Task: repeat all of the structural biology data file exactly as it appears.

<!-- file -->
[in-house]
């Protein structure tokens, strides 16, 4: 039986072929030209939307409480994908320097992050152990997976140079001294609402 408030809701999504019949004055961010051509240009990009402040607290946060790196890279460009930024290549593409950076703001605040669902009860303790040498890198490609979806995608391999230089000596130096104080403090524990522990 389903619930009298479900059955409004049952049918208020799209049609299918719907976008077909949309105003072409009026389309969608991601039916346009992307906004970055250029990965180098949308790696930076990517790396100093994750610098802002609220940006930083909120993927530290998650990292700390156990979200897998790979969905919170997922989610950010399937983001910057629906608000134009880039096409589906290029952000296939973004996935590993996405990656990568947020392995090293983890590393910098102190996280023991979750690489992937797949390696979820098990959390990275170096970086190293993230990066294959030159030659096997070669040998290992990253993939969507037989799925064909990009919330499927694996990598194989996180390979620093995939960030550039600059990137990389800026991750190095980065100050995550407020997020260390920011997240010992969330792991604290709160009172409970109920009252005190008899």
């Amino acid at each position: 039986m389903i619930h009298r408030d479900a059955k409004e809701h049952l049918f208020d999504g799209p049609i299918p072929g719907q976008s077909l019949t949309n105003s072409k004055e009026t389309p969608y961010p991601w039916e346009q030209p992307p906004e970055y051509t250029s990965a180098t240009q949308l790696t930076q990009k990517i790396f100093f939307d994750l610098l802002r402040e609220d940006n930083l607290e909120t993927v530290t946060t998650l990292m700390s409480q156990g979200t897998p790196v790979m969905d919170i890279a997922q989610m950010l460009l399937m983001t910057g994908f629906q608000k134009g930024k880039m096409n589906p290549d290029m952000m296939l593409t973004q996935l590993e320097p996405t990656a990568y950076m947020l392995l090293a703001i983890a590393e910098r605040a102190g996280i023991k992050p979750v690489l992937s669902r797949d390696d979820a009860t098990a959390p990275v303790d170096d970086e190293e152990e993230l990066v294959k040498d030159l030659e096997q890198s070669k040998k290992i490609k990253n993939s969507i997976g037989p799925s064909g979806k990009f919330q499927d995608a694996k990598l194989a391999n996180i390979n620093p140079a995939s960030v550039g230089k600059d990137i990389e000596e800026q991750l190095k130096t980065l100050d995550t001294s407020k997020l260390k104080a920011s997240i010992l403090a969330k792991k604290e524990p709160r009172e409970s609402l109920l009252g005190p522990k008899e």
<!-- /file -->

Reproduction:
[in-house]
């Protein structure tokens, strides 16, 4: 039986072929030209939307409480994908320097992050152990997976140079001294609402 408030809701999504019949004055961010051509240009990009402040607290946060790196890279460009930024290549593409950076703001605040669902009860303790040498890198490609979806995608391999230089000596130096104080403090524990522990 389903619930009298479900059955409004049952049918208020799209049609299918719907976008077909949309105003072409009026389309969608991601039916346009992307906004970055250029990965180098949308790696930076990517790396100093994750610098802002609220940006930083909120993927530290998650990292700390156990979200897998790979969905919170997922989610950010399937983001910057629906608000134009880039096409589906290029952000296939973004996935590993996405990656990568947020392995090293983890590393910098102190996280023991979750690489992937797949390696979820098990959390990275170096970086190293993230990066294959030159030659096997070669040998290992990253993939969507037989799925064909990009919330499927694996990598194989996180390979620093995939960030550039600059990137990389800026991750190095980065100050995550407020997020260390920011997240010992969330792991604290709160009172409970109920009252005190008899």
């Amino acid at each position: 039986m389903i619930h009298r408030d479900a059955k409004e809701h049952l049918f208020d999504g799209p049609i299918p072929g719907q976008s077909l019949t949309n105003s072409k004055e009026t389309p969608y961010p991601w039916e346009q030209p992307p906004e970055y051509t250029s990965a180098t240009q949308l790696t930076q990009k990517i790396f100093f939307d994750l610098l802002r402040e609220d940006n930083l607290e909120t993927v530290t946060t998650l990292m700390s409480q156990g979200t897998p790196v790979m969905d919170i890279a997922q989610m950010l460009l399937m983001t910057g994908f629906q608000k134009g930024k880039m096409n589906p290549d290029m952000m296939l593409t973004q996935l590993e320097p996405t990656a990568y950076m947020l392995l090293a703001i983890a590393e910098r605040a102190g996280i023991k992050p979750v690489l992937s669902r797949d390696d979820a009860t098990a959390p990275v303790d170096d970086e190293e152990e993230l990066v294959k040498d030159l030659e096997q890198s070669k040998k290992i490609k990253n993939s969507i997976g037989p799925s064909g979806k990009f919330q499927d995608a694996k990598l194989a391999n996180i390979n620093p140079a995939s960030v550039g230089k600059d990137i990389e000596e800026q991750l190095k130096t980065l100050d995550t001294s407020k997020l260390k104080a920011s997240i010992l403090a969330k792991k604290e524990p709160r009172e409970s609402l109920l009252g005190p522990k008899e």